Our Rural Heritage: The Civil War: March 1862 – men on the move

A photo taken at a reunion of the 39th Illinois Voluntary Infantry, of those lucky ones who survived the war.
A photo taken at a reunion of the 39th Illinois Voluntary Infantry, of those lucky ones who survived the war.

By Sandy Vasko

We are back to the Civil War. It is early in the war, and most of the men had not really “seen the elephant,” that is, battle. Two Will County regiments were fighting on two different fronts – the 20th and the 39th. We start with the 39th.
For the 39th , who were in West Virginia, life was not so exciting. Early in the month, one man wrote to the Wilmington Independent, “We continue to move by degrees down the track of the Baltimore and Ohio Railroad. Some of the boys say that we have been moved up and down so much, and stationed at so many different points on this road, that they know every inch of the ground, from New Creek to this place, a distance of about 80 miles.”
It was announced that the 39th was recruiting another company of men and three new commissioned officers. We read in the March 12, 1862 Wilmington Independent: “Sergt. John J. Conley, of CO. E, 39th Regt. Illinois Volunteers, who has been in this section for the past six or eight weeks, recruiting, is about to return to his regiment.
“He has met with fair success, and now calls upon all who desire to raise an arm in defense of their flag to come up and register their names. All such will be furnished with transportation to the regiment immediately.
“He will leave Wilmington on Saturday morning of this week, and those having letters or packages to send to any of the members will please have them ready by Friday noon. It is noteworthy that the members of the Phalanx who went from Wilmington sent home by Mr. Conley about $600 ($18,000 today) to their friends.”
In a letter dated March 10, we read, “We are again on the move. Our company left Alpine Saturday afternoon. We crossed the river there to guard the baggage wagons belonging to our regiment.
“We arrived at Williamsport, 11 miles from Clear Springs, about eleven a.m. There we had to cross the river by ferry, a slow and tedious process, as we had 24 wagons, and only one could cross at a time. At last, we were all over in ‘Dixie’ once more, and started for Martinsburg just before night. We fought the battle of Falling Water, but as it was dark we could see but little of the battle ground. There were still visible some marks of the fierce strife in ruined fences, fields, and broken forest trees.”
On March 19th the 39th, was involved in the battle of Shenandoah. It was a rebel rout, but that did not mean that the battle was not fierce. In writing to the editor of the Wilmington Independent, one man told of that battle, “The enemy opened fire on our regiment from a battery in front, but few of their shells reached us. They then moved to the left, and nearer, when the shells burst thick and fast around.
“Two cannons came to our rescue, and soon silenced the rebel guns. We now moved to the left, and took position close to the enemy so as to command their position, but they immediately drew back. About 5 o’clock we hear a heavy volley of musketry and in quick succession another and another; and then it is one continual roar and crash, and the smoke rises thick above the trees where the battle is raging.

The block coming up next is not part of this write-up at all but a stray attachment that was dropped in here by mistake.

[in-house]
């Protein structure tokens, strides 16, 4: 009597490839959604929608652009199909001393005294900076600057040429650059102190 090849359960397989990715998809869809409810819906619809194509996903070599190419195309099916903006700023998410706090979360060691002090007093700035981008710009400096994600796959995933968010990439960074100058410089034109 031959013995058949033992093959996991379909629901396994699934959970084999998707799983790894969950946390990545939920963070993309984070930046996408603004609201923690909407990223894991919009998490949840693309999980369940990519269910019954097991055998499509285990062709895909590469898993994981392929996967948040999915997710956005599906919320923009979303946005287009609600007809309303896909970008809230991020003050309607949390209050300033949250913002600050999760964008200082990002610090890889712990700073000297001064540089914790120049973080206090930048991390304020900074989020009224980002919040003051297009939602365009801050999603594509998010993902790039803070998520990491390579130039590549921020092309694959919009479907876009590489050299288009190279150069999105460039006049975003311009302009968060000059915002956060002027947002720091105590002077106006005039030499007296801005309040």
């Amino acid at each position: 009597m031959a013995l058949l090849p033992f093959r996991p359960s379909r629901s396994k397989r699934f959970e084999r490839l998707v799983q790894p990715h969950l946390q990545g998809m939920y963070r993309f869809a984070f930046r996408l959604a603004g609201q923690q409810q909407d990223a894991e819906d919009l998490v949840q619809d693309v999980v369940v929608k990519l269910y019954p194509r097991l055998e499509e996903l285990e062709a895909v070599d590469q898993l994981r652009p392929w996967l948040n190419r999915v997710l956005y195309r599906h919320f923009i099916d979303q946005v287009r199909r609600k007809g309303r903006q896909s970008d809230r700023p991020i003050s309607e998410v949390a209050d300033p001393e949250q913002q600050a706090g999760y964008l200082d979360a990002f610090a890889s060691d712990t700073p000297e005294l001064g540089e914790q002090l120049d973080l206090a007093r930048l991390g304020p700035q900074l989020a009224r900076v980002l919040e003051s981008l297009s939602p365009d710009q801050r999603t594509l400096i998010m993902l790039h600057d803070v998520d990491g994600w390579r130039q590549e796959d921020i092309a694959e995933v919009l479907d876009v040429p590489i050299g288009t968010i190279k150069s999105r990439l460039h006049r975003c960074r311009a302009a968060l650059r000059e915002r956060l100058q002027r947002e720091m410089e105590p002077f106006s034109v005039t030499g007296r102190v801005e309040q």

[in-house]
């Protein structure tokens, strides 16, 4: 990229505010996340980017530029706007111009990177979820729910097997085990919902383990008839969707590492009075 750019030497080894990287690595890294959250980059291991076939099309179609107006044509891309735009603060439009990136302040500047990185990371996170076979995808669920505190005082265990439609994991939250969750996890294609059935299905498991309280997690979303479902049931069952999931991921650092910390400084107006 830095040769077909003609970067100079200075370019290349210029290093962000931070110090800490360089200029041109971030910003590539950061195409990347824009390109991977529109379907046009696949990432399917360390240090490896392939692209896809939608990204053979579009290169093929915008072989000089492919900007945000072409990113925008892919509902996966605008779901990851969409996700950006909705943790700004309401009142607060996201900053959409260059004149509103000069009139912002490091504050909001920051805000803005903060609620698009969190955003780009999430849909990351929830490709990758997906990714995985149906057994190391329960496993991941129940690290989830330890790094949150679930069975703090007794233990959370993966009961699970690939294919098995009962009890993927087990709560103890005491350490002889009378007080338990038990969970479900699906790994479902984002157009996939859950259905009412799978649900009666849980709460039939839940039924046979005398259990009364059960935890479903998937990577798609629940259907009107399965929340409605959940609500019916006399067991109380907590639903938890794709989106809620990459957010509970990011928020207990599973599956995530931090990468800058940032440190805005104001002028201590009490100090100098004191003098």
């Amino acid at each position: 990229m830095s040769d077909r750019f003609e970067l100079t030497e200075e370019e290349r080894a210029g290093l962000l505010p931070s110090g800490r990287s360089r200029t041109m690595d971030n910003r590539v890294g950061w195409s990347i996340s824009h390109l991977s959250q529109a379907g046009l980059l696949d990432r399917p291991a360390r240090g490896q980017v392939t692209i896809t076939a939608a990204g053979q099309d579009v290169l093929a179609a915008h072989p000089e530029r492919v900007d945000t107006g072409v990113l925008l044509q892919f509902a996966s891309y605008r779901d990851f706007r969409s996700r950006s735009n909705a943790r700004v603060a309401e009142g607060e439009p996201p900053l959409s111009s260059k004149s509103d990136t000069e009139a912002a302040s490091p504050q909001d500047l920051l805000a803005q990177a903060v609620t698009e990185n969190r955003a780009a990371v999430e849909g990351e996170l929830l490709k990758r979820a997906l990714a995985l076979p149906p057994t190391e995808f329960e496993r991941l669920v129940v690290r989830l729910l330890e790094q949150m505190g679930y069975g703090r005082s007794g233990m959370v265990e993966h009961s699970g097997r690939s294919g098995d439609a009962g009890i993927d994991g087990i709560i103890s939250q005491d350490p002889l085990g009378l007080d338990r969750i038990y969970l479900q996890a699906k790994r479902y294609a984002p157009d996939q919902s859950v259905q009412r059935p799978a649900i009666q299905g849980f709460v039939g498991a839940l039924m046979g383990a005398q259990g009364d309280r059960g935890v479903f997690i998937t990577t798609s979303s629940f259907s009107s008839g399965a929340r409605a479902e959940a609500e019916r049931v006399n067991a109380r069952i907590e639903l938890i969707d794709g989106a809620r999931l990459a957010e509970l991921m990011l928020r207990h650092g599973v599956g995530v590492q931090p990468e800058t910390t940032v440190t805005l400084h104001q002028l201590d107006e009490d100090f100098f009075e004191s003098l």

“The roar and smoke of battle continue unabated, but as it moves farther and farther off, we conclude that our forces are driving the enemy back. As the shadows of night come on, we can see the flash of the guns, as the messengers of death fly from line to line; and as the darkness becomes more dense, the noise of the contending arms gradually dies away until it entirely ceases.
“We all lie down on the battle ground, with our arms close to our sides, not knowing at what hour we may be called upon to renew the conflict. All night long men are moving around with torches in search of the wounded and dead. Many poor fellows on both sides have this day gone to their long rest, and many more have been crippled for life.
“Our loss is said to be from 50 to 100 killed, and from 300 to 400 wounded. The enemy’s loss is not known, but is said to be some 300 killed. Most of their wounded they took with them. We took nearly 40 prisoners. The scene on the battlefield is awful. Dead men lying in heaps here and there, and limbs of others and dead horses lying in every direction. In a little hollow behind a battery, four rebels were playing cards. They had just dealt, and held his hand, when a shell burst in the midst, and killed all of them. In other places the wounded are groaning and crying for help. Such are the frightful scenes of the battlefield.”
The 39th continued to pursue the retreating rebels, finally going into camp around the 28th. Woodruff, in his book “Fifteen Years Ago, Will County in the Civil War,” another young man relates this tale, “When we went into camp, near the little town of Edinburg, the army was short of rations, and permission was given to forage, which was eagerly accepted on the part of the men. The woods were full of hogs, and forthwith a big hog hunt was instituted, and a promiscuous firing was going on all over the wooded sides of the mountain.
“It is a wonder that something besides hogs were not slaughtered. Indeed, one man had a very narrow escape. He was sitting down by a tree reading a letter, no doubt one he had just got from home, when all at once he was seen to throw up his arms and sink down. On being examined, he was found paralyzed and insensible.

“A ball had struck the top of his head, depressing the skull, so that it pressed upon the brain, and yet the scalp was not lacerated. The surgeons, with ready skill, elevated the skull and relieved the pressure, and he was restored to consciousness, and recovered.”



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